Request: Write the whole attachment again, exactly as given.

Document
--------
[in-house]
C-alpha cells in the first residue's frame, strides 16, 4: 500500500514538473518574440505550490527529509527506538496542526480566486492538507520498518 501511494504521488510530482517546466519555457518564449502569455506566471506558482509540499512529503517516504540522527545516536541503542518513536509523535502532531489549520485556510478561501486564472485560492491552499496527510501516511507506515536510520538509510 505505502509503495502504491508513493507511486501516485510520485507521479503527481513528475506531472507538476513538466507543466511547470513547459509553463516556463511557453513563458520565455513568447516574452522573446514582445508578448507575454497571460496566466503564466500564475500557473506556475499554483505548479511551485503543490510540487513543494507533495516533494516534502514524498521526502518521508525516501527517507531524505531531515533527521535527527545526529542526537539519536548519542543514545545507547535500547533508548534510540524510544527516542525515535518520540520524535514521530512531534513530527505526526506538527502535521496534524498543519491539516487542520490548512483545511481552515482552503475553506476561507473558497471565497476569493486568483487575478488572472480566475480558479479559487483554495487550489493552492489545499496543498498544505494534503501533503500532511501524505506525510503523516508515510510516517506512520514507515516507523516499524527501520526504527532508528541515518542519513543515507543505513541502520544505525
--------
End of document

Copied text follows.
[in-house]
C-alpha cells in the first residue's frame, strides 16, 4: 500500500514538473518574440505550490527529509527506538496542526480566486492538507520498518 501511494504521488510530482517546466519555457518564449502569455506566471506558482509540499512529503517516504540522527545516536541503542518513536509523535502532531489549520485556510478561501486564472485560492491552499496527510501516511507506515536510520538509510 505505502509503495502504491508513493507511486501516485510520485507521479503527481513528475506531472507538476513538466507543466511547470513547459509553463516556463511557453513563458520565455513568447516574452522573446514582445508578448507575454497571460496566466503564466500564475500557473506556475499554483505548479511551485503543490510540487513543494507533495516533494516534502514524498521526502518521508525516501527517507531524505531531515533527521535527527545526529542526537539519536548519542543514545545507547535500547533508548534510540524510544527516542525515535518520540520524535514521530512531534513530527505526526506538527502535521496534524498543519491539516487542520490548512483545511481552515482552503475553506476561507473558497471565497476569493486568483487575478488572472480566475480558479479559487483554495487550489493552492489545499496543498498544505494534503501533503500532511501524505506525510503523516508515510510516517506512520514507515516507523516499524527501520526504527532508528541515518542519513543515507543505513541502520544505525